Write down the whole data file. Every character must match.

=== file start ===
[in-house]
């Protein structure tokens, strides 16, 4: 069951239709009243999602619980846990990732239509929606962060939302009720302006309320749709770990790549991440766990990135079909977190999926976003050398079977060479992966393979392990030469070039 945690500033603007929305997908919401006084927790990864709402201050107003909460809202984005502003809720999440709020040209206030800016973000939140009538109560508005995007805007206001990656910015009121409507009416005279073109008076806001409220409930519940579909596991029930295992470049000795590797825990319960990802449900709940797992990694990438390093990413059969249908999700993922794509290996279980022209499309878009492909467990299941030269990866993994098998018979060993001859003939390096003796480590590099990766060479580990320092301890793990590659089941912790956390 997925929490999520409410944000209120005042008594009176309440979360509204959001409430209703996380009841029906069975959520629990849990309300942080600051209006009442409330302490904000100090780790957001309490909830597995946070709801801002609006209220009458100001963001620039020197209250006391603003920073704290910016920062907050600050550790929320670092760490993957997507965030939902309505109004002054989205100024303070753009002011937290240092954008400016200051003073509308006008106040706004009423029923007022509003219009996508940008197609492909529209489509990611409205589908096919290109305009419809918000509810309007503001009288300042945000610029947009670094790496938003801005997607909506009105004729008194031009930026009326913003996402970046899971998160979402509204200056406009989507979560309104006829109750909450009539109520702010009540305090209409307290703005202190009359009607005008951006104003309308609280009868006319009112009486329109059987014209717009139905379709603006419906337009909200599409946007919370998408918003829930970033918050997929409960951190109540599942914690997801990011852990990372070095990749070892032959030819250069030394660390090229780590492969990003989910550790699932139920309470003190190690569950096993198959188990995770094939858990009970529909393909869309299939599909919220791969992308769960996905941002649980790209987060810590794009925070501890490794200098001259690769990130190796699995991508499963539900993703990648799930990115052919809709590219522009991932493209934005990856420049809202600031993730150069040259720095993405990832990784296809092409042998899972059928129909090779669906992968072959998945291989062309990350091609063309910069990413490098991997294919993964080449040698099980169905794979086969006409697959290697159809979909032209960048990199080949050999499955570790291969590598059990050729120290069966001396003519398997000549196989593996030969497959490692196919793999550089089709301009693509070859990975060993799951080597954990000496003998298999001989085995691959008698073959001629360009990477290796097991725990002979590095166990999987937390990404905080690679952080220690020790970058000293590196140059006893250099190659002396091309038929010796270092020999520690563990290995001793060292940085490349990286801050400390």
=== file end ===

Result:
[in-house]
């Protein structure tokens, strides 16, 4: 069951239709009243999602619980846990990732239509929606962060939302009720302006309320749709770990790549991440766990990135079909977190999926976003050398079977060479992966393979392990030469070039 945690500033603007929305997908919401006084927790990864709402201050107003909460809202984005502003809720999440709020040209206030800016973000939140009538109560508005995007805007206001990656910015009121409507009416005279073109008076806001409220409930519940579909596991029930295992470049000795590797825990319960990802449900709940797992990694990438390093990413059969249908999700993922794509290996279980022209499309878009492909467990299941030269990866993994098998018979060993001859003939390096003796480590590099990766060479580990320092301890793990590659089941912790956390 997925929490999520409410944000209120005042008594009176309440979360509204959001409430209703996380009841029906069975959520629990849990309300942080600051209006009442409330302490904000100090780790957001309490909830597995946070709801801002609006209220009458100001963001620039020197209250006391603003920073704290910016920062907050600050550790929320670092760490993957997507965030939902309505109004002054989205100024303070753009002011937290240092954008400016200051003073509308006008106040706004009423029923007022509003219009996508940008197609492909529209489509990611409205589908096919290109305009419809918000509810309007503001009288300042945000610029947009670094790496938003801005997607909506009105004729008194031009930026009326913003996402970046899971998160979402509204200056406009989507979560309104006829109750909450009539109520702010009540305090209409307290703005202190009359009607005008951006104003309308609280009868006319009112009486329109059987014209717009139905379709603006419906337009909200599409946007919370998408918003829930970033918050997929409960951190109540599942914690997801990011852990990372070095990749070892032959030819250069030394660390090229780590492969990003989910550790699932139920309470003190190690569950096993198959188990995770094939858990009970529909393909869309299939599909919220791969992308769960996905941002649980790209987060810590794009925070501890490794200098001259690769990130190796699995991508499963539900993703990648799930990115052919809709590219522009991932493209934005990856420049809202600031993730150069040259720095993405990832990784296809092409042998899972059928129909090779669906992968072959998945291989062309990350091609063309910069990413490098991997294919993964080449040698099980169905794979086969006409697959290697159809979909032209960048990199080949050999499955570790291969590598059990050729120290069966001396003519398997000549196989593996030969497959490692196919793999550089089709301009693509070859990975060993799951080597954990000496003998298999001989085995691959008698073959001629360009990477290796097991725990002979590095166990999987937390990404905080690679952080220690020790970058000293590196140059006893250099190659002396091309038929010796270092020999520690563990290995001793060292940085490349990286801050400390």